Customer check-in

One thing I find very fascinating is that for a lot of startups there seems to be an almost inverse relationship between the energy put into acquiring and onboarding customers versus the energy put into keeping them as happy customers for the long term.

Of course most startups do customer satisfaction surveys, NPS scores etc, but how often do you actually reach out to some of your customers to engage in a real conversation about how it’s going, how they use your product and what challenges they are experiencing?

Thought so.

The challenge tends to become more complex the more you’re driven by SaaS-metrics like MRR and ARR. Yes, it is vital that you understand these, but what difference will it make, if in essence you have very little understanding of what is going on behind the scenes, in the heads and minds of your customers?

One of many reasons that Amazon has become so extremely successful over the years is that they have always been extremely customer obsessed. They have always been looking towards understanding the customer, the journey and experience better and better in order to develop their many offerings.

And they have been remarkably successful to say the least.

You will most probably not be the next Amazon, but that doesn’t mean you shouldn’t steal a page our of their playbook and become totally customer obsessed.

Lesson one in that course is to start treating an existing customer and the relationship you have and want to expand with that one over time with the same amount of energy, you put into acquiring new customers.

(Photo by Sebastian Herrmann on Unsplash)

Tracking progress

As a former business manager at Microsoft, I am almost bred up on KPI’s, metrics, tracking progress and so forth. Sometimes even to the extend where I have a hard time understanding, why it is a more alien concept to many. Including some startups.

The way I usually frame it is that you cannot play football, if you don’t have goal posts that help you decide, when you have scored the winning goal. Or any goal for that matter. If you don’t have goals, you’re just kicking around, and while that can be nice exercise too, it’s kind of hard to measure who’s winning and who’s losing.

So, if we accept that being able to set goals and track progress can be helpful, how do you go about it in a way that doesn’t kill you in bureaucracy.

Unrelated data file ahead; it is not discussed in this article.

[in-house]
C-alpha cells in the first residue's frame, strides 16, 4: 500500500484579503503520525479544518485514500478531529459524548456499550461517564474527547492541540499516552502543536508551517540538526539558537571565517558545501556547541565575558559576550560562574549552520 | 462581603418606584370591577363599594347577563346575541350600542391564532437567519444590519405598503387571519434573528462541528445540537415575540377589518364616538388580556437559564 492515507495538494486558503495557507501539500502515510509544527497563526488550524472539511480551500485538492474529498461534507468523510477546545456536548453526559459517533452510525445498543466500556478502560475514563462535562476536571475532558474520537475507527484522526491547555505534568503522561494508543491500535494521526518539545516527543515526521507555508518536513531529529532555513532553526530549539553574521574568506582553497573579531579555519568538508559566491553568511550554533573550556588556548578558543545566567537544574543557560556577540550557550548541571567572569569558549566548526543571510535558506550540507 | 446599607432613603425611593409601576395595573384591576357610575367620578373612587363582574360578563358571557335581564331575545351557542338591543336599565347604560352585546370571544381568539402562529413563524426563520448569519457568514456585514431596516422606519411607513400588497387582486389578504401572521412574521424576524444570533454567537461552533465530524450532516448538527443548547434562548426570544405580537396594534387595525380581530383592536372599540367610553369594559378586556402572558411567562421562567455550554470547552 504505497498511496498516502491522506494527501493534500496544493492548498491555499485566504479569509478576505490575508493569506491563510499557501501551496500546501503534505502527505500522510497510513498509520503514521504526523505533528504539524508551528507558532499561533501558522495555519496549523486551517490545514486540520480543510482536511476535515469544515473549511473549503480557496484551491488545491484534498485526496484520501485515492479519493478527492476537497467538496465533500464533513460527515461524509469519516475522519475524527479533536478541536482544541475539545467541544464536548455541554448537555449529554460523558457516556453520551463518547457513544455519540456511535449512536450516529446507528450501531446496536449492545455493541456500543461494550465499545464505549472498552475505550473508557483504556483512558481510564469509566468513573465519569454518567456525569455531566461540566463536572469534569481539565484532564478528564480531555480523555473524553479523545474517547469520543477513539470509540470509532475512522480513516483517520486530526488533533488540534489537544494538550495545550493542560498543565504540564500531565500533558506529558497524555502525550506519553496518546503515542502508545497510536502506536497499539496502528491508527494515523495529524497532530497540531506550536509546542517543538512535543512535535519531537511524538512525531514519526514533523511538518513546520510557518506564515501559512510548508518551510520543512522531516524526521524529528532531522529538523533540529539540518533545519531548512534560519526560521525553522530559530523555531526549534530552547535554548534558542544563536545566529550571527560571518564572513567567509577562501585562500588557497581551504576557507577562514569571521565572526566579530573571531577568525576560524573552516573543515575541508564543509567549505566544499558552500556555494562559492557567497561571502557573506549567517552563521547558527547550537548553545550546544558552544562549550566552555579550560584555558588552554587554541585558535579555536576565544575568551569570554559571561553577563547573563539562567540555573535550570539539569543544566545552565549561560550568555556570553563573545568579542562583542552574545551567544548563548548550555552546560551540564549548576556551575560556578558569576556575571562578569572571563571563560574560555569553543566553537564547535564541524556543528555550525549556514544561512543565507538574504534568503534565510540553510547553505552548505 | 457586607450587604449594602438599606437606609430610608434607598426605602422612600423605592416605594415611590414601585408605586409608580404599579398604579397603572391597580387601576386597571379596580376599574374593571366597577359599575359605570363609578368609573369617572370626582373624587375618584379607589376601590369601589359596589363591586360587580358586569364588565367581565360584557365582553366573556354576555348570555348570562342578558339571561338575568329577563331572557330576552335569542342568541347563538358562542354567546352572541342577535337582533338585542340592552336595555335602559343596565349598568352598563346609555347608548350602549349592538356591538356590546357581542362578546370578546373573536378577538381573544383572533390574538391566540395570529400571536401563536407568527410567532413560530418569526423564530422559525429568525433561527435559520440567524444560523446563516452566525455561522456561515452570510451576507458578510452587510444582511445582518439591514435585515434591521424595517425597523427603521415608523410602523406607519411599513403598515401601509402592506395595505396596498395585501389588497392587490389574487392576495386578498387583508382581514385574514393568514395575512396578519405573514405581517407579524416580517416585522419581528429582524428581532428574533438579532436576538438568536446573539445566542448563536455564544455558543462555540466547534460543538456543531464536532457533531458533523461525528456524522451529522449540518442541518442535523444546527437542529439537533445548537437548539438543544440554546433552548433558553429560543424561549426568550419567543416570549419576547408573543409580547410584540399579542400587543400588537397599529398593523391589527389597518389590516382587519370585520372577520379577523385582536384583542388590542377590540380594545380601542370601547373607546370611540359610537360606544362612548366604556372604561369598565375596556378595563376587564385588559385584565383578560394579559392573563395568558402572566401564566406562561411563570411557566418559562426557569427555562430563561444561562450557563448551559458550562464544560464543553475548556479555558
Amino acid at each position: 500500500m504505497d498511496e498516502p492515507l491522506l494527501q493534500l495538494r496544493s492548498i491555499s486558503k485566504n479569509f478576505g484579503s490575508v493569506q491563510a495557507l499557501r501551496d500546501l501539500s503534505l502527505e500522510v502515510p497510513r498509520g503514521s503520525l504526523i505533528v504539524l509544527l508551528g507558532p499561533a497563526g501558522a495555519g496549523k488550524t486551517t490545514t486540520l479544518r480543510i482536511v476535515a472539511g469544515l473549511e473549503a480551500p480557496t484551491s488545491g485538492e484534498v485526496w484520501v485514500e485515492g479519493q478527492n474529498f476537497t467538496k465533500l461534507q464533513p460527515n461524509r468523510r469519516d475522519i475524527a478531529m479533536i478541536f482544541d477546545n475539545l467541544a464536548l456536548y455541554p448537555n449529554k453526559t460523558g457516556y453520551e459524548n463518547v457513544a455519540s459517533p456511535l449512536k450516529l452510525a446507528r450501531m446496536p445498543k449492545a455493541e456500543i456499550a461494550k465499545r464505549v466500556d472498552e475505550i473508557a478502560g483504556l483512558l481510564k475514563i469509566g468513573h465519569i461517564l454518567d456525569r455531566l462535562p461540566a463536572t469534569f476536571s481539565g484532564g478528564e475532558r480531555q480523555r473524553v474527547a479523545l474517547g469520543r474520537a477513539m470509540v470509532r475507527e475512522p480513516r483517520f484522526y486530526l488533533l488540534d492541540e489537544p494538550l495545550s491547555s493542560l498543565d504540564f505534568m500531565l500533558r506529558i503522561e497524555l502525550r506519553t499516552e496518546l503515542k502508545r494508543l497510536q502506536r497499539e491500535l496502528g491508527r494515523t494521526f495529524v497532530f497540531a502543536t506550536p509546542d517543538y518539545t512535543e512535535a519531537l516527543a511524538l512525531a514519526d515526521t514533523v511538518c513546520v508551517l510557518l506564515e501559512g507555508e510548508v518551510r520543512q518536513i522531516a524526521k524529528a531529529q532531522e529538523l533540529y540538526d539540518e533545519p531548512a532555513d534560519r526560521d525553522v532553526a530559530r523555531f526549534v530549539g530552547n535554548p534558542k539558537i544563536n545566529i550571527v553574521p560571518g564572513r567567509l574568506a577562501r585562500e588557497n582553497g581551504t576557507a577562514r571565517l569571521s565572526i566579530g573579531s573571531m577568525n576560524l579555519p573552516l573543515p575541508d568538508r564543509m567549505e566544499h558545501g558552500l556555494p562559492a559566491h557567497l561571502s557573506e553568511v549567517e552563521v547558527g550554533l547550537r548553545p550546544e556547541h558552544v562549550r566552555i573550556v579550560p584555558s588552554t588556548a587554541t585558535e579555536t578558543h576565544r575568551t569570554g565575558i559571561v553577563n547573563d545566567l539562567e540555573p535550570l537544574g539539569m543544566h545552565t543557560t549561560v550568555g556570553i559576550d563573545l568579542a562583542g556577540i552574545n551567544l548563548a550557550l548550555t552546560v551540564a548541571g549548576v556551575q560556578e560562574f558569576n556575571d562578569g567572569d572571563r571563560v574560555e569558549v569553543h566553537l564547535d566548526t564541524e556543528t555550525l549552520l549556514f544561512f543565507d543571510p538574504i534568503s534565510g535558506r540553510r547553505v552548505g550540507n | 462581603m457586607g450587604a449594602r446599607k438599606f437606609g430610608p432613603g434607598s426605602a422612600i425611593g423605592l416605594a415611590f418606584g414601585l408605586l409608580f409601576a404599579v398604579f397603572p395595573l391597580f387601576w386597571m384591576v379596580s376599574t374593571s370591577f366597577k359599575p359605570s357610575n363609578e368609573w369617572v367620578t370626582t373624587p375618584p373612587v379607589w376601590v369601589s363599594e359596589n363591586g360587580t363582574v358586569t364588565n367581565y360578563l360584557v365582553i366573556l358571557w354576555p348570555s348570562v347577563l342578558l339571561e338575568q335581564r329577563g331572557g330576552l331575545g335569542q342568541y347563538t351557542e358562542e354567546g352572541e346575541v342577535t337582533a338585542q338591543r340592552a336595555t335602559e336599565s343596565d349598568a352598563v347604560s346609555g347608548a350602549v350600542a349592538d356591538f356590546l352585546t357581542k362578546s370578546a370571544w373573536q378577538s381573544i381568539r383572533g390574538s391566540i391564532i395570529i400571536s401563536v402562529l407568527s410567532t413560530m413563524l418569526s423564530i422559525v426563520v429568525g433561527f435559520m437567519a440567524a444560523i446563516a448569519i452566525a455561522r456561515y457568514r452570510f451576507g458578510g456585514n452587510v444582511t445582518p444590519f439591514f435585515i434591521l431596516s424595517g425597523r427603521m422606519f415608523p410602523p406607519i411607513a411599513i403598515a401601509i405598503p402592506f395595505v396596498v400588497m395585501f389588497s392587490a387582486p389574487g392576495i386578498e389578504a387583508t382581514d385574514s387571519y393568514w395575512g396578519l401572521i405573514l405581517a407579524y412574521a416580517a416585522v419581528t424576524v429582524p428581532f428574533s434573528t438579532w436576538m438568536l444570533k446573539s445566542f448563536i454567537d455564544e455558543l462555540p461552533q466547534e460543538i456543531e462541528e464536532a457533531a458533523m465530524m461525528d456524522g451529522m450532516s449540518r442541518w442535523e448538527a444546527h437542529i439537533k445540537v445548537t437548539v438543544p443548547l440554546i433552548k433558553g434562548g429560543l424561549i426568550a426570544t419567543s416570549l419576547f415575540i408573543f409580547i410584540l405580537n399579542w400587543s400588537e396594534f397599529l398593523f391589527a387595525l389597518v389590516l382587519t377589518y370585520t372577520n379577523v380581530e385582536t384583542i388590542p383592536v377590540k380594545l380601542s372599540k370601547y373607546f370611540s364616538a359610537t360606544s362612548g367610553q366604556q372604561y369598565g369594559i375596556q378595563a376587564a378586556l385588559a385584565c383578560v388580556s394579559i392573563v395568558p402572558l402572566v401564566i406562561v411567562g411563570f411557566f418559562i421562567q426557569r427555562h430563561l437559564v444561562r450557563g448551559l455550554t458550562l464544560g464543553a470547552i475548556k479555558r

This is where I actually back in the day got a great tip from my colleague at Berlingske Media, CFO Peter Nordgaard. He had a very simple way of looking at things and how to determine real performance that goes something like this:

You basically have 3 things you’re looking at in a traffic light perspective to set goals and track progress:

First you look a the market and the macro economic climate. What’s your assumptions related to overall growth in the economy YoY. Make that your target.

Then you look at the competition in the market. What’s your target market looking like? How much is it growing? Make that your first target? How much share are your most important competitors looking to grow? Make that your second target (and in effect your pre-dominant benchmark).

Finally, look at yourself. Given your assumptions about the economy, the market and the competition, how do you think you yourself is going to do? How much is you going to grow? What does that mean in terms of products shipped, sold, used or whatever your Northstar metric is?

Does your Northstar metric make sense in the light of all of the above (aka is it still valid as the most important single denominator in determining your progress)? If yes, good. Keep it. If no, come up with one that is.

Now you essentially have a Northstar metric and three sets of simple KPI’s you can track in order to determine your progress. And this is where it gets interesting:

If you end up short but the economy and the market has exceeded expectations, you will know that the buck stops with you. On the other hand: If you have done better than expected for the economy and the market, you have really put in a stellar performance.

While that in itself is super simple, it does another thing that is really great: It eliminates any doubt as to what should be the focus of your review and discussion about what to do going forward.

Because if it is your own performance that is sub-par, it will be evident, and you don’t have the need to come up with silly excuses. You can address the real problem. And move on from it.

So think about this super efficient approach the next time, you’re discussing KPI’s and ways to track your progress. We’re not too far off the start of a new year, so this might actually be as good a time as any.

(Photo by Tolga Ulkan on Unsplash)

Differentiation through humanity

In a world where more and more can be automated, run and optimized by algorithms, how do you develop true differention?

My bet?

Humans. And the human intellect.

As more and more gets automated and in essence standardized, human flavour, feel or whatever we choose to call it, will in essence be one of the most important if not the only true differentiator.

Your unique feel will be what separates you from everybody else you’re competing against.

That’s a good thing, I think. Not only will it allow us to focus more on how we deliver that value that is above and beyond what everybody else and their automated solutions can do. It will also provide us with a sense of purpose, fulfillment and joy, which I think is essential for us as a species to thrive.

So let this be a note to those who fear that machines are taking over:

Humans, being human and humanity as such will only gain in importance going forward.

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Are you interesting?

There is a lot of talk about the effectiveness of content marketing for startups. And while I don’t doubt that it has some effect for some, I am firmly in the camp where I would advice anyone to up their game significantly, if they want to do content.

Because there is som much ‘blah’ put there that’s just not interesting at all.

Compare it to a party, where you meet someone you have never met before. You talk casually.

What’s the most interesting conversation?

The one where the guy across from you just babble on in banal terms without even making the slightest effort to understand whether you’re interested or even paying attention.